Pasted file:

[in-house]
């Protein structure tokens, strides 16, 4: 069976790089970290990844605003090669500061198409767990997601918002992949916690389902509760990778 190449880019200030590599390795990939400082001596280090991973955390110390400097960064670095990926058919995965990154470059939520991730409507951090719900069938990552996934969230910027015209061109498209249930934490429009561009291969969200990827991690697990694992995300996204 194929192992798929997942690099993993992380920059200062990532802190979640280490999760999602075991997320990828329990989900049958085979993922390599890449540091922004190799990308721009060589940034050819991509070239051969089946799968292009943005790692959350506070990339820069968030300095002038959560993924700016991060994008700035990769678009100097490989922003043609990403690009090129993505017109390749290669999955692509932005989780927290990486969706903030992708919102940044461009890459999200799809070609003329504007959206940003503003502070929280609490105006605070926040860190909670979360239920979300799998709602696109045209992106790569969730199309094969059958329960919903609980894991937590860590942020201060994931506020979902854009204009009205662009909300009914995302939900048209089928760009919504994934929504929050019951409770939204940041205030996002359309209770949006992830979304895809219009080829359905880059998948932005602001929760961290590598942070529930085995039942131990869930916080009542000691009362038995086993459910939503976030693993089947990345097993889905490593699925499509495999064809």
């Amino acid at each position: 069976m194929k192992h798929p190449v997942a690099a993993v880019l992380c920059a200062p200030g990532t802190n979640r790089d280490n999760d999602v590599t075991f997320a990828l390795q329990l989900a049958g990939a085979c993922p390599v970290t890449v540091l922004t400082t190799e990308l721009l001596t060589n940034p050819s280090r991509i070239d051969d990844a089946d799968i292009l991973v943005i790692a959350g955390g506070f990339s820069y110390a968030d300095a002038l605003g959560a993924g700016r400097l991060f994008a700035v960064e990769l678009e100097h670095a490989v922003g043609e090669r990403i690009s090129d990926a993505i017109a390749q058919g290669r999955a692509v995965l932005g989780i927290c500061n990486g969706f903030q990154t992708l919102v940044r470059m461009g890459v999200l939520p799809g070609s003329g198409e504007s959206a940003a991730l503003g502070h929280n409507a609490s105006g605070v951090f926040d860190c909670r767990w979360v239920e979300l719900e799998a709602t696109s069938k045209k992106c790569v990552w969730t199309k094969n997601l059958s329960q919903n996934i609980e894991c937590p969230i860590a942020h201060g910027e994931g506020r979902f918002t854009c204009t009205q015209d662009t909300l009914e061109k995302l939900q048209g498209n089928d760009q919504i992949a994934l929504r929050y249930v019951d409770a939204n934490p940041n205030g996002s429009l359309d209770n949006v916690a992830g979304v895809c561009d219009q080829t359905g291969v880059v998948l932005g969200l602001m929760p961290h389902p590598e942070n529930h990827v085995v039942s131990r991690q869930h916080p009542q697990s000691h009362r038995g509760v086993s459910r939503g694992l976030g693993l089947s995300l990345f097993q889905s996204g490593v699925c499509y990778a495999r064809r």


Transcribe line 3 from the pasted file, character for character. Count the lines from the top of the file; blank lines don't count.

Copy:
């Amino acid at each position: 069976m194929k192992h798929p190449v997942a690099a993993v880019l992380c920059a200062p200030g990532t802190n979640r790089d280490n999760d999602v590599t075991f997320a990828l390795q329990l989900a049958g990939a085979c993922p390599v970290t890449v540091l922004t400082t190799e990308l721009l001596t060589n940034p050819s280090r991509i070239d051969d990844a089946d799968i292009l991973v943005i790692a959350g955390g506070f990339s820069y110390a968030d300095a002038l605003g959560a993924g700016r400097l991060f994008a700035v960064e990769l678009e100097h670095a490989v922003g043609e090669r990403i690009s090129d990926a993505i017109a390749q058919g290669r999955a692509v995965l932005g989780i927290c500061n990486g969706f903030q990154t992708l919102v940044r470059m461009g890459v999200l939520p799809g070609s003329g198409e504007s959206a940003a991730l503003g502070h929280n409507a609490s105006g605070v951090f926040d860190c909670r767990w979360v239920e979300l719900e799998a709602t696109s069938k045209k992106c790569v990552w969730t199309k094969n997601l059958s329960q919903n996934i609980e894991c937590p969230i860590a942020h201060g910027e994931g506020r979902f918002t854009c204009t009205q015209d662009t909300l009914e061109k995302l939900q048209g498209n089928d760009q919504i992949a994934l929504r929050y249930v019951d409770a939204n934490p940041n205030g996002s429009l359309d209770n949006v916690a992830g979304v895809c561009d219009q080829t359905g291969v880059v998948l932005g969200l602001m929760p961290h389902p590598e942070n529930h990827v085995v039942s131990r991690q869930h916080p009542q697990s000691h009362r038995g509760v086993s459910r939503g694992l976030g693993l089947s995300l990345f097993q889905s996204g490593v699925c499509y990778a495999r064809r």